Each person's needs are different.
Professional services should be committed and take place in as normalized an environment as possible.
There is a focus on a social model of care (as opposed to a medical model).
It is centered on the present rather than fixated on the past.
PSR treatments are multidisciplinary and often biopsychosocial in nature. This perspective recognizes that mental illness impacts multiple areas of life including the biological, social, and psychological systems. Not only are each of these systems affected by mental conditions but they are also inextricably interlinked. When something affects one area, it is bound to have an influence on other areas as well.
In light of this, PSR takes a whole-person approach and recognizes that other mental health professionals and physicians may be needed to make contributions to the treatment process. Individual care may require a mixture of services and effective treatment. This often requires the facilitation of access to care from different domains.
For example, a person with a mental illness may need psychosocial rehabilitation services that target basic living and social skills, but they might also need treatment involving medication and psychotherapy.
A team approach ensures that the individual has access to the tools and resources needed to achieve the stated goals.
The treatment of the condition targets the individual’s specific symptoms, while rehabilitation focuses on the recovery and reintegration process.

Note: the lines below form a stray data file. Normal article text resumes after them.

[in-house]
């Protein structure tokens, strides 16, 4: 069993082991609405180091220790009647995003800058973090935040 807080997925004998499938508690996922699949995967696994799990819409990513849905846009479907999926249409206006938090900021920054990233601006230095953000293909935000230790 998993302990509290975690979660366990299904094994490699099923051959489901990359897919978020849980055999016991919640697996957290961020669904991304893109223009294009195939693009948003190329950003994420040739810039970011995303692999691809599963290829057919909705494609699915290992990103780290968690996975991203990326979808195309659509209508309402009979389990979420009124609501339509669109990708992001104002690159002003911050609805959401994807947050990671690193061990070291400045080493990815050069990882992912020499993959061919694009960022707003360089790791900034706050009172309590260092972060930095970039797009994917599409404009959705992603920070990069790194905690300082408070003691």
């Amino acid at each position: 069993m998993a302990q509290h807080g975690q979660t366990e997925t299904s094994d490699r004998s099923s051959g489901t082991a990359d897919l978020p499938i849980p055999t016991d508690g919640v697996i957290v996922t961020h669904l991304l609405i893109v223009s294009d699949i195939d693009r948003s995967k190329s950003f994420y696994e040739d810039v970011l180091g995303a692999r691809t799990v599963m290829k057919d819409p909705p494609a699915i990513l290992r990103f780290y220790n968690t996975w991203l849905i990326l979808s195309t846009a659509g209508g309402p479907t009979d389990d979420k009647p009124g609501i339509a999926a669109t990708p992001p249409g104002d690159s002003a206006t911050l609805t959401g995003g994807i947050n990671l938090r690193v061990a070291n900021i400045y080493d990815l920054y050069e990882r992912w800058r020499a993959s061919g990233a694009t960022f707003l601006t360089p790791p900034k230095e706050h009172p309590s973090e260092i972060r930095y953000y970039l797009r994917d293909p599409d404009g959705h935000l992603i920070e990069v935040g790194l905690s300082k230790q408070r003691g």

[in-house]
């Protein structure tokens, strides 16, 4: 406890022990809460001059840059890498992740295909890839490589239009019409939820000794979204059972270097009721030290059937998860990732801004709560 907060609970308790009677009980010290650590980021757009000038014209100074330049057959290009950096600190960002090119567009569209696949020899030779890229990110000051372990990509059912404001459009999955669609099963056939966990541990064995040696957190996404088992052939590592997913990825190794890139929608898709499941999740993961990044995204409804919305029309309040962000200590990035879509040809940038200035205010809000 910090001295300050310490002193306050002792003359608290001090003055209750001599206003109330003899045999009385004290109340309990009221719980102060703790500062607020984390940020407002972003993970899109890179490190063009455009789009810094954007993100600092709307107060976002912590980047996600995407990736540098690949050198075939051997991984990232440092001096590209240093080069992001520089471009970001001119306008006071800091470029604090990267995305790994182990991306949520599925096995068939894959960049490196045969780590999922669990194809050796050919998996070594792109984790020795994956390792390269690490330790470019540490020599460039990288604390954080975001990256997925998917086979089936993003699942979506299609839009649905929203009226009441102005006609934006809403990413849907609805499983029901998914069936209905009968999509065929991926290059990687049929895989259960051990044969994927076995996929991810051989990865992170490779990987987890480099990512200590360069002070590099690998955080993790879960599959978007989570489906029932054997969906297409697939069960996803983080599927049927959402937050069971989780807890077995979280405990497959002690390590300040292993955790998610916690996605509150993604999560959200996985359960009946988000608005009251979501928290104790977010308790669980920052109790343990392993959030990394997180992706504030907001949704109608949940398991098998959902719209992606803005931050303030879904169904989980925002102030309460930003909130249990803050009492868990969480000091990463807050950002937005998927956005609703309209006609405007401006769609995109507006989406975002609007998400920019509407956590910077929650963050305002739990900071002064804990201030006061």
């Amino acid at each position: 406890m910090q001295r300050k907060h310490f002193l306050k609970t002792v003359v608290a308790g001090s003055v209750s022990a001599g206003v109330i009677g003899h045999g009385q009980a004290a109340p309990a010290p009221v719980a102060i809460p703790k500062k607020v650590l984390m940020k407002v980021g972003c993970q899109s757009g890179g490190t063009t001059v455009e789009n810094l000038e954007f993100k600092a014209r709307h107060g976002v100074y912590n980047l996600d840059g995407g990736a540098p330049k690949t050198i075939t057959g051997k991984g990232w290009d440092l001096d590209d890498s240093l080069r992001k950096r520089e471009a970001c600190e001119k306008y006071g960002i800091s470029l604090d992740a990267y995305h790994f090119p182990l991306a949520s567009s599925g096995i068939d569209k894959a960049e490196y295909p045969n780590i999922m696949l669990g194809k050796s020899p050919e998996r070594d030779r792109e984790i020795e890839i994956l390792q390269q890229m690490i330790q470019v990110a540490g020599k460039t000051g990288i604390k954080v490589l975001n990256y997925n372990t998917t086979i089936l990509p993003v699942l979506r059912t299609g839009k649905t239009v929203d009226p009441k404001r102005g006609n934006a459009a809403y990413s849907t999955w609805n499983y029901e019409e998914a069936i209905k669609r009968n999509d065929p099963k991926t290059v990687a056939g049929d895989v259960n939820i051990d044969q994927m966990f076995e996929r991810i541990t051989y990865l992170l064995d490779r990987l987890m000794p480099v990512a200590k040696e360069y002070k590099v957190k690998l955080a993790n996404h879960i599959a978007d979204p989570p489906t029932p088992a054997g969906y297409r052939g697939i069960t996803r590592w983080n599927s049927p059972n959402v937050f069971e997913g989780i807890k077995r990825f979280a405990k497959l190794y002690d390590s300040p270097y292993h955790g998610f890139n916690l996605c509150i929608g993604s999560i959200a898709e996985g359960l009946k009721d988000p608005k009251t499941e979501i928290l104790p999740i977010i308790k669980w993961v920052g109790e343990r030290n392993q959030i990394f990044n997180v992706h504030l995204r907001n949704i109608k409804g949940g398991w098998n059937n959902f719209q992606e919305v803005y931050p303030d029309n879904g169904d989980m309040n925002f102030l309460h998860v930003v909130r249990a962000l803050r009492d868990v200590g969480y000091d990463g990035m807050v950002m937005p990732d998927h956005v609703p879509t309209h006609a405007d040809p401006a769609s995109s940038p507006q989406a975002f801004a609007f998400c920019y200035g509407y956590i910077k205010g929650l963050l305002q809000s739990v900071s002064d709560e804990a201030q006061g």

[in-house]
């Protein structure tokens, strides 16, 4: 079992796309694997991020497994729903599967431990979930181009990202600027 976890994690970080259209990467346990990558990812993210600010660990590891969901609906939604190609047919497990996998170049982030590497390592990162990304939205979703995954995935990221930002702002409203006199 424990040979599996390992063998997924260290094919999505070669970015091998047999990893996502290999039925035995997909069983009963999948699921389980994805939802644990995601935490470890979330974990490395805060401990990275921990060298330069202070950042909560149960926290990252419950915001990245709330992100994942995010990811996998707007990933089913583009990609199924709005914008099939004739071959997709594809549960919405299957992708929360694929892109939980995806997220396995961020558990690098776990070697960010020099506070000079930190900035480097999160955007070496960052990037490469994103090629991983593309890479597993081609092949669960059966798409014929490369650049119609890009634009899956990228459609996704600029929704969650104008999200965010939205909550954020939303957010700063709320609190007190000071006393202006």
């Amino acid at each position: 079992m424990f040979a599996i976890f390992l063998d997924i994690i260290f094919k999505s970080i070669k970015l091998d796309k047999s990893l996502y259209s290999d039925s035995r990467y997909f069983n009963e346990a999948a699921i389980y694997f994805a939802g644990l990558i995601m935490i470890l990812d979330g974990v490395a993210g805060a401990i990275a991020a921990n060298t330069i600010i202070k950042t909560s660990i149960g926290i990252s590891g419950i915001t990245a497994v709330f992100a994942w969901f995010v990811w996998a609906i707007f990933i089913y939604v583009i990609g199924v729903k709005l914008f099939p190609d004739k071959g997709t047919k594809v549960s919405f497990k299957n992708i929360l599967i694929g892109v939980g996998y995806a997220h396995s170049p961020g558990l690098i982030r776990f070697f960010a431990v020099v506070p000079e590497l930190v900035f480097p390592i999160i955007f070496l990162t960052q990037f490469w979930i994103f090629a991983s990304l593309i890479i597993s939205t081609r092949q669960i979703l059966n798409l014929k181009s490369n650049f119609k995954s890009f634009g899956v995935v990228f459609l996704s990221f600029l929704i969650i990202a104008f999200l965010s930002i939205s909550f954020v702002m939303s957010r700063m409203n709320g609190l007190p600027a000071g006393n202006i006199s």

Who Can Benefit From Psychosocial Rehabilitation?
Many people can benefit from psychosocial rehabilitation. Not all people with mental illness require PSR, however. For some people, medication, therapy, or a combination of the two treatments may be sufficient to restore functioning. Rehabilitation can be useful when people need additional recovery assistance to help them restore functioning.
Those who might benefit from PSR include:
People who need help restoring their full functioning after treatment
Those who are disabled and need ongoing assistance in multiple life domains
Individuals who, while functional, feel that they need a boost of support and assistance
People who lack the supportive environment and resources they need to achieve full functioning
Individuals with chronic and severe psychiatric conditions can benefit from PSR services. Rehabilitation can help these individuals learn basic skills that will allow them to function and cope with their condition. People with intellectual and cognitive disabilities can benefit from learning life, social, and self-care skills.